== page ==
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Association (in preparation), and this organization has some influence in Hubei. The Rights Defence Association of House Churches in China has managed to organize some trans-regional activities, and appears to have become a pseudo-regional organization. The relief and reconstruction efforts after the Wanchuan massive earthquake in Sichuan in May 2008 reveal impressive nationwide mobilization on the part of civil society, though weaknesses were also apparent.lvii The Chinese authorities are very sensitive to the emergence of nationwide autonomous civic organizations. At this stage, through the Internet, nationwide campaigns can indeed be organized. In 2010, the Nobel Peace Prize for Liu Xiaobo has made him a national leader, at least a spiritual leader while he is in prison. Ai Weiwei certainly has become a national civil society leader and he has the capacity to call national campaigns. In sum, in the coming four or five years, it is difficult to anticipate serious political reforms leading to democratization, and civil society is not likely to achieve significant breakthroughs. But the trend is obvious, civil society in China will continue to expand and strengthen, and pressure will build for a dialogue between the Party state and civil society to avoid crises and violent confrontations.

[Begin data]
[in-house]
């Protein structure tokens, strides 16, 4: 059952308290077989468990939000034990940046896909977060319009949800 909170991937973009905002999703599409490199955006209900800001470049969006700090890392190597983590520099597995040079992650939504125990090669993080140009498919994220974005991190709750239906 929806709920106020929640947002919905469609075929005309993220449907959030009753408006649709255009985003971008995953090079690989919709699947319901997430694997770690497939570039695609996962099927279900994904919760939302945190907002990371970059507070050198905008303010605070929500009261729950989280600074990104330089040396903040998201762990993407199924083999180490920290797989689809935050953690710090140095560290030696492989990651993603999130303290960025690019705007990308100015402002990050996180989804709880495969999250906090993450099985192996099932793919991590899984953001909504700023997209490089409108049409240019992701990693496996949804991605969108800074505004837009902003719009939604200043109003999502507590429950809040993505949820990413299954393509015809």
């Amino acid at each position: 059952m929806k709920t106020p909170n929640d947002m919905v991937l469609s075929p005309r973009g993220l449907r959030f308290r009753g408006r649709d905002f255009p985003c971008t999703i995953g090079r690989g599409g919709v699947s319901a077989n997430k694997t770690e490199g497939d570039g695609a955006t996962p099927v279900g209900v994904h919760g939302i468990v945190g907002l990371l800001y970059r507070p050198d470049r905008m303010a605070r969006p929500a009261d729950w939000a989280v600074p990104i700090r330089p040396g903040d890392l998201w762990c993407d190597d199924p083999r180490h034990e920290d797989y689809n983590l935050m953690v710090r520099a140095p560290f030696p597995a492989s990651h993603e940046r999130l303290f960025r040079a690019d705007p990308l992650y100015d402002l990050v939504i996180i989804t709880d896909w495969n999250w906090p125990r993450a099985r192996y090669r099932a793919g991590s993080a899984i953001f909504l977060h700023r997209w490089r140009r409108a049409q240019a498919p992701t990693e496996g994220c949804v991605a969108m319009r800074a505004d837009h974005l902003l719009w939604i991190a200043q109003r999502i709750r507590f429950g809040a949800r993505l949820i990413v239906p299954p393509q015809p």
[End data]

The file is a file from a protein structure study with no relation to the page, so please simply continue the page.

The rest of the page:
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i